Another responsibility is medical in nature. I was raised in an era when doctors indoctrinated the entire population to come to them for every small health problem because we would do a lot of damage if we interfered in our healing processes without proper knowledge. Unfortunately, as the years have passed by, it has become abundantly evident that a great many doctors know a little about certain areas, but there is much more in which they have either no information or no interest. I don't think it's wise to abandon the medical profession altogether. They are, after all, useful in some areas, and some of them are sincerely trying to understand the human body on a wholistic level. However, that leaves me to deal with the first issue of diagnosis that something is not quite right in my body, and the decision as to what may actually help before it deteriorates into something bigger and more difficult to cure. I find that my body has its own wisdom, and if I ponder its mysteries when it goes into decline, I will usually come up with the right remedy, more or less. I, of course, have no training in this field, and there are times when an expert must be consulted. I tend to see the wonderful Chinese accupuncture doctor if something doesn't clear up or worsens. Between his treatments and the herbs he gives me, I usually recover very quickly after seeing him for a few visits.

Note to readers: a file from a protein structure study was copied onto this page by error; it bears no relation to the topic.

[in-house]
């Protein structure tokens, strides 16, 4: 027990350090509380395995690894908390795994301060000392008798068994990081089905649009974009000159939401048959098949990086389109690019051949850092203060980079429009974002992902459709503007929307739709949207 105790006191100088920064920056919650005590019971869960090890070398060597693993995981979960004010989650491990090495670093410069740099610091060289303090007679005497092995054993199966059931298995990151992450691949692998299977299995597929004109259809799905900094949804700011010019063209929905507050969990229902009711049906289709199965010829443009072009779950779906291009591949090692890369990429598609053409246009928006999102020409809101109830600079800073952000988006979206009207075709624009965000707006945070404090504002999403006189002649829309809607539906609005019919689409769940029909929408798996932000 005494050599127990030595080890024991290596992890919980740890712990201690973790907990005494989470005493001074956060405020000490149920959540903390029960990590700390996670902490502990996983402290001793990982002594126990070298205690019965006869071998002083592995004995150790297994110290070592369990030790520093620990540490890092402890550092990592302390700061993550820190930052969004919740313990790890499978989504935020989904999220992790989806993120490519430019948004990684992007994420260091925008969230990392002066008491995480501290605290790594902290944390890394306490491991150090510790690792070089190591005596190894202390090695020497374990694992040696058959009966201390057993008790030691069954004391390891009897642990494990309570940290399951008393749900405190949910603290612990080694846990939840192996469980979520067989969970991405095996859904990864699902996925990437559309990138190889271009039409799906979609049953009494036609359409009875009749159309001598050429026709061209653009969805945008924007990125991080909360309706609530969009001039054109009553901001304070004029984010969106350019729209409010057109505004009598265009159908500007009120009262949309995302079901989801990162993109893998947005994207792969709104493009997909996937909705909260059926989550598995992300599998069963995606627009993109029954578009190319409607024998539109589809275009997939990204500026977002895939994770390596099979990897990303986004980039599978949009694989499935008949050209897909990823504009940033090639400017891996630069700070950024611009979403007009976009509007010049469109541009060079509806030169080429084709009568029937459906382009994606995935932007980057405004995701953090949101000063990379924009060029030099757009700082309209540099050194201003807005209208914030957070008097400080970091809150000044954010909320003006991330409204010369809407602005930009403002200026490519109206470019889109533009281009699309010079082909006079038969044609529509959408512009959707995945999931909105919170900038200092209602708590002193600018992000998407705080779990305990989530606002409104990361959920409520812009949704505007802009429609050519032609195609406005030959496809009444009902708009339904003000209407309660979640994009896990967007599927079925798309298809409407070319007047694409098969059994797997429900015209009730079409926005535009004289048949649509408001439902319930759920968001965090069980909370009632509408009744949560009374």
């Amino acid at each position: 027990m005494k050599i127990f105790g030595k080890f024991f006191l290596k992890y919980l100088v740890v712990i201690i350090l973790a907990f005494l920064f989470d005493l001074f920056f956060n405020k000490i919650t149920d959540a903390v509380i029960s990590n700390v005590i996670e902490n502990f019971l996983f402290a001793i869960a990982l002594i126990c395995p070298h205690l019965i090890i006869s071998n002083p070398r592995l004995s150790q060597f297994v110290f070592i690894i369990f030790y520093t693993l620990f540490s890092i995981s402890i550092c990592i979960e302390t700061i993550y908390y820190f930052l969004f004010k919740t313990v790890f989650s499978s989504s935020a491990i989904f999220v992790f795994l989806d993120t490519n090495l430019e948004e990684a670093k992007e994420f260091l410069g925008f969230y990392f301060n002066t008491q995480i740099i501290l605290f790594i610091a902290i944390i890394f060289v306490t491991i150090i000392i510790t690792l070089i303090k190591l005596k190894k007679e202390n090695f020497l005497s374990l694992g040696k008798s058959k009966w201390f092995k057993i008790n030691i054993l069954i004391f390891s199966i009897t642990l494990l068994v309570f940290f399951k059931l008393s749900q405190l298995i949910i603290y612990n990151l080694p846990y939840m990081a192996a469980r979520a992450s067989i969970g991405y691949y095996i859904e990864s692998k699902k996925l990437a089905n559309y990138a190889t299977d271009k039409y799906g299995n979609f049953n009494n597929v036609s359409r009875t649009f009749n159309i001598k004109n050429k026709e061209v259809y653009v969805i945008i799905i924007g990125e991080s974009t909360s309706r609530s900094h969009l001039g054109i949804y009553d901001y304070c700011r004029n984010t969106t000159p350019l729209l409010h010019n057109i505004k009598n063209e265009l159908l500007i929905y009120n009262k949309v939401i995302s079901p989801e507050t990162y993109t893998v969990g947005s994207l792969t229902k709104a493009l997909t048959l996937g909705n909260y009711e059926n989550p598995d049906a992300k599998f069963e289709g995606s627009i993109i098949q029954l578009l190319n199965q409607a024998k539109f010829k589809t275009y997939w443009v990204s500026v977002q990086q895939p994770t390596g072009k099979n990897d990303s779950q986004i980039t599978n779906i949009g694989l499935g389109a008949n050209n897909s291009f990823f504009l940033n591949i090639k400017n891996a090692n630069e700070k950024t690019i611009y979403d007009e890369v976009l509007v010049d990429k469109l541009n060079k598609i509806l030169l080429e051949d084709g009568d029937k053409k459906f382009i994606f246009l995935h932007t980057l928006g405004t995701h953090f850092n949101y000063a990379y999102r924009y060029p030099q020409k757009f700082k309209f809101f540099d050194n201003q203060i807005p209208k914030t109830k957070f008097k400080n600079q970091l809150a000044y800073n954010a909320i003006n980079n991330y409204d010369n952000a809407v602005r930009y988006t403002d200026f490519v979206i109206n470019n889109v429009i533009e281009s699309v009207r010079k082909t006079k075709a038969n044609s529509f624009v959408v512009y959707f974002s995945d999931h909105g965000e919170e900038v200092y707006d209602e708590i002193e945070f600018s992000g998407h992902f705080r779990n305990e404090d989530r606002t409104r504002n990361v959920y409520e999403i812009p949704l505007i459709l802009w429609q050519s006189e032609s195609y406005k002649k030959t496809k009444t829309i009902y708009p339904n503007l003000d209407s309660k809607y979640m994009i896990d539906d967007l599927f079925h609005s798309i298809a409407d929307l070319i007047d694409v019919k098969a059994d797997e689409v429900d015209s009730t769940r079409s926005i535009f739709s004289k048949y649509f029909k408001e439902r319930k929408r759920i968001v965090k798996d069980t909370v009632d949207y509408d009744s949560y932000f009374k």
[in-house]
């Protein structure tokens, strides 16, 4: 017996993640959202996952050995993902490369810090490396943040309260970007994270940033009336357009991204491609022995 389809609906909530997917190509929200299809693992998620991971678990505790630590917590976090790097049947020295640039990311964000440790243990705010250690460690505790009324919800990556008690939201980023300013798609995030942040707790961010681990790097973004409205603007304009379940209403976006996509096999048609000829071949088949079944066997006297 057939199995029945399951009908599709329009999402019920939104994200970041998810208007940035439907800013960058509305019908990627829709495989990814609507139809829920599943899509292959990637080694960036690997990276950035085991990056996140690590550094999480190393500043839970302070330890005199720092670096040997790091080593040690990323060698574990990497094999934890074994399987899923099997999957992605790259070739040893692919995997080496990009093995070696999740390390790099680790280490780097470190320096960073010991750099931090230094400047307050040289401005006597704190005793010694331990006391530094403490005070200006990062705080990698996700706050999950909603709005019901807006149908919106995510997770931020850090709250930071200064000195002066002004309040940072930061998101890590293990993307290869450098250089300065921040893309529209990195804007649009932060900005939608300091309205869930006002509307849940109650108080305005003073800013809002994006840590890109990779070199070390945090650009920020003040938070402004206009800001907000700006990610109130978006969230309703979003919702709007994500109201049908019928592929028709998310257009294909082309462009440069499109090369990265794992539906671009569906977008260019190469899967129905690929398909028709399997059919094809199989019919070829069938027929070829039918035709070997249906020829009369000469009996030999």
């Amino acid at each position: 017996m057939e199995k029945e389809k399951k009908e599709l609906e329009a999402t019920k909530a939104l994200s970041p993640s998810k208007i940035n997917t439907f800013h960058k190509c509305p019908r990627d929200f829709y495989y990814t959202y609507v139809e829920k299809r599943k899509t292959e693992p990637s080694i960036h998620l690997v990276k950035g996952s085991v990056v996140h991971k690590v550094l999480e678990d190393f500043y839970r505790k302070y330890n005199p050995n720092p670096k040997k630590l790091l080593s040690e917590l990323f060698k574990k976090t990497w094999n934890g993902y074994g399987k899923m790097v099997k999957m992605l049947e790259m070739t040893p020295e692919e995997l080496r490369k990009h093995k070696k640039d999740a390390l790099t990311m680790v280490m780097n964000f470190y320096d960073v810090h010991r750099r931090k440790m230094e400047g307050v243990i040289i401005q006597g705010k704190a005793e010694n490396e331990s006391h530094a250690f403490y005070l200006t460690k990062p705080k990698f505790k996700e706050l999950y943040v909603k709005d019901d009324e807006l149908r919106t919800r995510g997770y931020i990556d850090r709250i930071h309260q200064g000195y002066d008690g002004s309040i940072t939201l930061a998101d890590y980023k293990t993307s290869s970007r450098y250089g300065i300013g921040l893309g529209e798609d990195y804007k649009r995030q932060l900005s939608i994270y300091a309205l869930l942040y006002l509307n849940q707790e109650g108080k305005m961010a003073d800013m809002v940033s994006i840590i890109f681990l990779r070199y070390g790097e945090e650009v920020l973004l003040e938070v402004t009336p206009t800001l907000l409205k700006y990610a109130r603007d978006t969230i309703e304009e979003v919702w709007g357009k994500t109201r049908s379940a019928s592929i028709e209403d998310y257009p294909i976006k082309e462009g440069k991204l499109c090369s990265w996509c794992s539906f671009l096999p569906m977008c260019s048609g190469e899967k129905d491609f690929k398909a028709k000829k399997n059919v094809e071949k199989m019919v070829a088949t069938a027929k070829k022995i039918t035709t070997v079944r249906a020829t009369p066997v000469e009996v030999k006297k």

I was shocked the other day, watching a program geared for teens, at the advice given regarding acne, a very common adolescent problem. The doctor who was consulted smiled at the camera and said that most people have acne because it is hereditary, and that it is caused in general by abrasive treatments or applying strong astringents, etc. He recommended a gentle wash with soap twice daily, not even using a cloth for this procedure. If it doesn't clear up with this treatment, the only thing to do is to make an appointment to see a skin doctor! There was not even a hint that perhaps eating certain foods (let alone eating for your blood type!) could contribute to the problem more than heredity.